Some community leaders are concerned not enough time was spent explaining RCV especially to Seniors.
“They should have held off,” former Director of Community Affairs in the Bronx for NYS Senate, Damaris Moné. a lifelong Bronx resident who has since moved to Mount Vernon, seven blocks from the Bronx border. She is now the founder of the LatinX Summit. “Yes it was voted in Nov. 2019 but no one expected a pandemic. No way to get to seniors, the largest voting block with the most challenge in learning something new. Plus English as a second language voters didn’t have outreach or education.”
Our survey reflects just that, with 81.25% of the people who took the survey feeling like not enough was done to educate the voters to make sure they were well informed about the change. Especially in time for the Special Elections in City Council Districts 11 and 15 in the Bronx, that are among the first to apply the system of Ranked Choice Voting (RCV) in New York City, Tuesday, March 23rd. The seat for District 11 became vacant when Andrew Cohen left the city council for a spot on the Bronx Supreme Court. There were six candidates on the ballot for the district that includes Kingsbridge, Riverdale, Norwood, Wakefield and Woodlawn. Ritchie Torres left his position in District 15 when he was elected to Congress. Ten candidates were hoping to fill his position for the district serving Fordham, Mount Hope, Belmont, East Tremont, Allerton and Olinville.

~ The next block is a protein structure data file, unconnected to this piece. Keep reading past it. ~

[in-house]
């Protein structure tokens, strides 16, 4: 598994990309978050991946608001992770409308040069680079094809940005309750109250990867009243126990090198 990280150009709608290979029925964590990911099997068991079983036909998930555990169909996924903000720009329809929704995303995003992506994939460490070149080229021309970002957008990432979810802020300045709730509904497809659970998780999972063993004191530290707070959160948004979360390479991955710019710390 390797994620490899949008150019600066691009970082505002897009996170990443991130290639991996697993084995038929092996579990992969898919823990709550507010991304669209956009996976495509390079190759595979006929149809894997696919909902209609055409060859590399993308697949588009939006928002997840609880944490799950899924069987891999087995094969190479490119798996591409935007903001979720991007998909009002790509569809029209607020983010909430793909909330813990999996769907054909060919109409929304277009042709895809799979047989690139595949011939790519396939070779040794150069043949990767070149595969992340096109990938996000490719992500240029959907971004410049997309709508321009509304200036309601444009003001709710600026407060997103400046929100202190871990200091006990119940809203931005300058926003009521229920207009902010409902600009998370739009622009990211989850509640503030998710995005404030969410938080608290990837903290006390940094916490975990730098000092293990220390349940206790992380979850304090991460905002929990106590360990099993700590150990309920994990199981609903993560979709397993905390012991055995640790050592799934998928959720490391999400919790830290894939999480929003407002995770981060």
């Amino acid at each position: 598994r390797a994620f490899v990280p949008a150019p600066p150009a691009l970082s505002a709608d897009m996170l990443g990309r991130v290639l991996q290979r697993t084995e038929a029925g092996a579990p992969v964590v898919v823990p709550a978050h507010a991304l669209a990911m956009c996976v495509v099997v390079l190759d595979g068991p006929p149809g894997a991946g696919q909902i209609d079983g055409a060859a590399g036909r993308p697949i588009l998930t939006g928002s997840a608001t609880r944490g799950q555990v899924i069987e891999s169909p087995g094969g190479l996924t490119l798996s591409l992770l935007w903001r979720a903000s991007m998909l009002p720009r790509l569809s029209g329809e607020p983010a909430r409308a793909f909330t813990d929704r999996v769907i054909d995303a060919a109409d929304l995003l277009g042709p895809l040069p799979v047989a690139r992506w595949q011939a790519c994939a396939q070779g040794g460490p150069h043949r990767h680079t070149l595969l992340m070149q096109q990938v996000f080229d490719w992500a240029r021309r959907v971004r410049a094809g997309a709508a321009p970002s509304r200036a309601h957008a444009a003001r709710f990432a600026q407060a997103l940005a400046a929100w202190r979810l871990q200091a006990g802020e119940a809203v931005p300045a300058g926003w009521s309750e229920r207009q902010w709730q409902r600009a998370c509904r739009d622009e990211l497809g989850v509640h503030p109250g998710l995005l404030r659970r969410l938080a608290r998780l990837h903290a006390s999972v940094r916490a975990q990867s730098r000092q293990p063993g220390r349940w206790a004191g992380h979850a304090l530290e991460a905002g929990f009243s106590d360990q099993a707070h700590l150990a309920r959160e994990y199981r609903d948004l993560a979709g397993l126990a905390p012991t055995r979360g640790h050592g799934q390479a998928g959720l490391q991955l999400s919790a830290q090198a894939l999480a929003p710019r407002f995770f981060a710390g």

Oswald Feliz eventually prevailed. In the special election, it took 10 rounds of counting for Oswald Feliz to break the 50 percent mark in the central Bronx’s 15th district under the city’s Ranked Choice Voting system—he only had 37 percent of the vote in the ninth round—and he ended up with just shy of 1,800 votes in a district housing 60,000 Democrats. With that some voters we spoke with still question of whether anything will be different on June 22 from what occurred on March 23.